Most of us have three requirements when looking for an afforable suit: Minimal shoulder padding, a nice off the rack contour at the sides, and higher armholes. Suitsupply delivers on all three of those requirements, but you’ll pay for it.
Plenty took notice when Suitsupply was featured in the Wall Street Journal almost a year ago. A $614 Suitsupply suit held it’s own against a $3600 Armani, and they do offer less expensive basic suits starting at $399. That’s right around the $379 price point of a basic Indochino, the custom suit outfit which has produced both love and hatred amongst customers.
But is Suitsupply better? That depends. First, this is what you can expect if you’re willing to spend $469 on a suit from their middle “blue” line:
- The Shoulder Pads/Contour/High Armholes: It nails the trifecta. The shoulders are lightly padded and move real smooth with the high armholes. The contour off the rack (or in this case, out of the box) is awfully good. A 38R on my frame would need maybe some slight alterations at the upper waist.
- The Wide Variety of Patterns & Fabrics: Wools, cottons, even velvet if you want it. And patterns like this loud but not completely obnoxious plaid are available on their middle line.
- The Shipping: These are ready to go once your order goes in. Ordered on a Thursday, and it showed up the following Wednesday well packed in a huge box shaped like a coffin. Nice.
- Overall Quality: The super 120s fabric is lightweight for sure, but there’s nothing flimsy about this suit. Some ultra cheap department store brands feel like they’re barely held together. This one feels like it could take a beating and come back for more. Plus, there’s that oft discussed usage of a canvas instead of fusing to keep the front of the jacket attached to the lining: “Our canvases are made out of cotton enforced with horsehair and camelhair, ensuring strength, durability and flexibility at the same time.”
- The Details: Extra details like the interior taping/piping are nice. The buttons are terrific. That makes a big deal to some of us. Also, the functioning buttons on the sleeves are a nice touch, and a 38R fits like a 38R. No awkwardly long sleeves to leave tailoring headaches.
- The Extra Cost: It’ll be worth it to some, but $469 isn’t $300. And you’re on the hook for extra tailoring. At the very least you’re going to have to have the pants hemmed, so if you need the jacket brought in you’re looking at spending at least $450 for the cheapest option. It jumps to over $500 for the suit shown here.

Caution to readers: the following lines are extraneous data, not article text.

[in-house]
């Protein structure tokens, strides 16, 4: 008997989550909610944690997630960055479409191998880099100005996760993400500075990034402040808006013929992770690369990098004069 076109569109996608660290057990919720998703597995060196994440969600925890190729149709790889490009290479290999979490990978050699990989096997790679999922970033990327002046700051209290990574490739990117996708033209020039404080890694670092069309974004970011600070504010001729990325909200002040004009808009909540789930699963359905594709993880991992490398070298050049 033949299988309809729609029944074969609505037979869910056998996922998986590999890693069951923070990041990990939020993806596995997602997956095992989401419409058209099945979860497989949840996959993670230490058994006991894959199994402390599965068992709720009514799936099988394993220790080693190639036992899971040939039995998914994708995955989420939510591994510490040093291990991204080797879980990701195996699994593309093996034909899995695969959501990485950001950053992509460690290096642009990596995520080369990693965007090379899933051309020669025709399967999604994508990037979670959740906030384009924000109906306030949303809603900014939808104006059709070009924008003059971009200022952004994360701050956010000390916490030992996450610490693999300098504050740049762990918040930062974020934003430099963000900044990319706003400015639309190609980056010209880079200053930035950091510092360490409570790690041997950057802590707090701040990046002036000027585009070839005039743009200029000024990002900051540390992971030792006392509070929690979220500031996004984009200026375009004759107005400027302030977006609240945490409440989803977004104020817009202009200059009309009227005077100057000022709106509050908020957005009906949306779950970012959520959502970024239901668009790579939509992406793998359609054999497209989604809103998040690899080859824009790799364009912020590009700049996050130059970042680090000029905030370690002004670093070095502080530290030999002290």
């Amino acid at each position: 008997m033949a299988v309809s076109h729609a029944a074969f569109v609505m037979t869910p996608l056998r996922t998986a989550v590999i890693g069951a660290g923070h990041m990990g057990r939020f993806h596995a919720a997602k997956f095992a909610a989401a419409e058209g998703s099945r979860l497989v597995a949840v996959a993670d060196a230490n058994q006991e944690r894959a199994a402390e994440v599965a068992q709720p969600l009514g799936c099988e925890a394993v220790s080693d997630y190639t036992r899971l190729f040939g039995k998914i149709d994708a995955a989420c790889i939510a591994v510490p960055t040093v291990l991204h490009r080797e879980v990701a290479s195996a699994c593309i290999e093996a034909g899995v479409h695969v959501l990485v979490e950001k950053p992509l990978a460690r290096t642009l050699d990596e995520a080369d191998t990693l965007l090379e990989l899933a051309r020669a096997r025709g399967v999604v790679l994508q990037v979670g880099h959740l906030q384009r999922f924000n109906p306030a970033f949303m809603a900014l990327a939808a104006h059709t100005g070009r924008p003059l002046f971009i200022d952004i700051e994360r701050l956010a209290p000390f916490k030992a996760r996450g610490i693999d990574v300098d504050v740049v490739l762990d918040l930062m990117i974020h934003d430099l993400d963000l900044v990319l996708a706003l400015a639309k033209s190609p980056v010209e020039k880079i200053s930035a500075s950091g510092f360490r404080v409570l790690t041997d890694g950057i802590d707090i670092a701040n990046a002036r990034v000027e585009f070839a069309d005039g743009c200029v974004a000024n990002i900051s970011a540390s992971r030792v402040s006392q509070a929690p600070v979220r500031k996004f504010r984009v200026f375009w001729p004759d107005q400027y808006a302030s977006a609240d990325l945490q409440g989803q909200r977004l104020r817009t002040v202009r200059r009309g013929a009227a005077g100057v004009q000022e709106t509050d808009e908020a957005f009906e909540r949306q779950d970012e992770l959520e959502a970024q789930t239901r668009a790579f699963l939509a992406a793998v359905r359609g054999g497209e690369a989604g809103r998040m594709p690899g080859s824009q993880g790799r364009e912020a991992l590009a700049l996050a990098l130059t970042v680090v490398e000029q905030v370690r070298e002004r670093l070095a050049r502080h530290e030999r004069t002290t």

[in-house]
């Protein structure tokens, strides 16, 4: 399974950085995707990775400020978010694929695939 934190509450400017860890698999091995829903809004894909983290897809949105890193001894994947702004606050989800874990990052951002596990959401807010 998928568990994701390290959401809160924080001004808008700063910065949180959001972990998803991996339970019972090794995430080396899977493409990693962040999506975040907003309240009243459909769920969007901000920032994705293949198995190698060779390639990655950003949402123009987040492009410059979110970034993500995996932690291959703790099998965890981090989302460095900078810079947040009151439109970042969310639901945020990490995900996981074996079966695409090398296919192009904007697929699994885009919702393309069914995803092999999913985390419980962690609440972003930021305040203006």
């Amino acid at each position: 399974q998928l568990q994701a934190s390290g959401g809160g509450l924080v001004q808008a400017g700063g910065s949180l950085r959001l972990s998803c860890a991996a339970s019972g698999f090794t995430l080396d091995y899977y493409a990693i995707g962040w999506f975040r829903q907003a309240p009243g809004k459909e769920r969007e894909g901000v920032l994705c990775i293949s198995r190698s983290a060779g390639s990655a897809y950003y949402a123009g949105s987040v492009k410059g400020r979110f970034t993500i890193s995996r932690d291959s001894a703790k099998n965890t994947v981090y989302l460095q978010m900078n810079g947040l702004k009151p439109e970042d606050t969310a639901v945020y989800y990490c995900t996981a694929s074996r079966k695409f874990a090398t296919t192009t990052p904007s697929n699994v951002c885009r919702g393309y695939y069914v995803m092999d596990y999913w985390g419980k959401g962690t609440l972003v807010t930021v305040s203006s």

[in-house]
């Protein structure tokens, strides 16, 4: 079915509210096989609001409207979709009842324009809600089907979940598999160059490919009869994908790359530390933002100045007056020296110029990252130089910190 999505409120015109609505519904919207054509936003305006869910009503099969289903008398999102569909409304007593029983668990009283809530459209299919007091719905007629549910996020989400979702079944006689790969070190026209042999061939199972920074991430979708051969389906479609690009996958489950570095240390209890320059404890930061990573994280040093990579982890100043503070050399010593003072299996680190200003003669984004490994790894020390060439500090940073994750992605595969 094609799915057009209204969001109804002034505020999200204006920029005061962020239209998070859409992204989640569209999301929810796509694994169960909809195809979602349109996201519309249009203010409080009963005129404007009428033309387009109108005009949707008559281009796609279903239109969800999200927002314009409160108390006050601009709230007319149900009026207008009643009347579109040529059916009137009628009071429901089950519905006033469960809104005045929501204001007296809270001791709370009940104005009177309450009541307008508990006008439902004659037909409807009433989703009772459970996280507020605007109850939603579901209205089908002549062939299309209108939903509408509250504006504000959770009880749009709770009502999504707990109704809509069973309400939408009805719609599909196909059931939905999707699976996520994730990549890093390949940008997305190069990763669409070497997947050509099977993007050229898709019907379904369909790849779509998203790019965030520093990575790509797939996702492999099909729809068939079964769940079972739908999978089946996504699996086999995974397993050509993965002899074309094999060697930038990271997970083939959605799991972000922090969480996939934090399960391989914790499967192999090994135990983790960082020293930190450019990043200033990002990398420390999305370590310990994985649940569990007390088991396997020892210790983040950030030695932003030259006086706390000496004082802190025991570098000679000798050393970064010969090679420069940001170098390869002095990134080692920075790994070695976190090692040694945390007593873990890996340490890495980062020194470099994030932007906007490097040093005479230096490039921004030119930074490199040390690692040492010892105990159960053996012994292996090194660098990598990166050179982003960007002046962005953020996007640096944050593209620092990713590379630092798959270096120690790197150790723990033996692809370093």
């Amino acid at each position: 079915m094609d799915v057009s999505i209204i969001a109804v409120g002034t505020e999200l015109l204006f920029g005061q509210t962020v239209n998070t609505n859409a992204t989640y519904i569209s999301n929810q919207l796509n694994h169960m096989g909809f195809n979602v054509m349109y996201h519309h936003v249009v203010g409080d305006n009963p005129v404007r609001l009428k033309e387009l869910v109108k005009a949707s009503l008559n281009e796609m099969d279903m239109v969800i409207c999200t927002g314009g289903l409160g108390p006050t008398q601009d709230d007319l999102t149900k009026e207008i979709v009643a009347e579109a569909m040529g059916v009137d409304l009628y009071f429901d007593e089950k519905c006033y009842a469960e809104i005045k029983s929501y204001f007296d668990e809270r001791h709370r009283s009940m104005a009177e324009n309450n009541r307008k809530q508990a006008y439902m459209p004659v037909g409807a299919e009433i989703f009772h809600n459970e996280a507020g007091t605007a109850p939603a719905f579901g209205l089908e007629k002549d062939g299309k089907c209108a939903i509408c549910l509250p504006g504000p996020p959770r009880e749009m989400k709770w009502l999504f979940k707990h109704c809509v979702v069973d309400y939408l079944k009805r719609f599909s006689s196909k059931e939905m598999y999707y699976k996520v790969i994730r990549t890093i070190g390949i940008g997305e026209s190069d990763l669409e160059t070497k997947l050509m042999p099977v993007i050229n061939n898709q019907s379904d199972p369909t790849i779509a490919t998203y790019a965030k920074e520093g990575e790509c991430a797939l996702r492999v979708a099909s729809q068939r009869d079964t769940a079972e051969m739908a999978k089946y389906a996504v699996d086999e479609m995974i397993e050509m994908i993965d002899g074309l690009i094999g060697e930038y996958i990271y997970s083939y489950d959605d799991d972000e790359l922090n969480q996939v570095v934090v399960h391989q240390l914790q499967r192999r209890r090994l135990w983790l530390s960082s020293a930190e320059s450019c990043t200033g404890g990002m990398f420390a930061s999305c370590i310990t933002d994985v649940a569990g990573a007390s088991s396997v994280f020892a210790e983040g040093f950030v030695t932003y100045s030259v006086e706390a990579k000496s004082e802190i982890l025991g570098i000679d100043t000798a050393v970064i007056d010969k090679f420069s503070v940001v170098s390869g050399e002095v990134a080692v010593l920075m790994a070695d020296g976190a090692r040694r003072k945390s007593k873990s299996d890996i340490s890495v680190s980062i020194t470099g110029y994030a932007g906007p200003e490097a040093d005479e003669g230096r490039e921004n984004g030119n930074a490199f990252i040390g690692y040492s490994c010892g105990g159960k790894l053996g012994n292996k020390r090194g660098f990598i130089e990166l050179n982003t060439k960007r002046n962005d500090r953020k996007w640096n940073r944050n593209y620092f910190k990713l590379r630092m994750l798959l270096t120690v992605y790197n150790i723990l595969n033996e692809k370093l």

- The Lack of Lapel Options: All of their suits in their closest fitting contemporary line come with peak lapels. It’d be nice to see some notch lapels worked in there too, but their other fits do come with notch lapels and the Napoli fit, which is the fit of the suit reviewed here, seems fit reasonably close.
- The Confusing Fits: Their Washington fit appears to be the closest fitting, and as already mentioned, only comes with peak lapels. The Napoli fit seems to come in second. Then the London, Lazio, and Copenhagen? Maybe?
- The Lack of options in their $399 line: They currently carry just four suits at their lowest price point. None of them come in a solid color. Unless you count the light beige almost white number.
- This line in their “about our suits” section: “We avoid using fused constructions…” Wait. Avoid?
The Bottom Line
There’s a hole in the affordable suit market, and as good as they are, Suitsupply doesn’t seem to fill it. You won’t find a basic navy or grey suit through Suitsupply for under $400. Meanwhile, Alfani red has low armholes, Hilfiger Trim Fit has strong shoulders, Indochino can be wildly unpredictable when it comes to fit, and J. Crew is too expensive.
If you’ve got $500 to spend, you fit well into normal sizes, and you appreciate the consistency a 38R, 40S, or 42L can bring, then Suitsupply has to be high on your list. If you don’t have that kind of money, have had bad luck with Indochino, and have struck out with the lower cost department store brands… then unfortunately you’ll still be looking.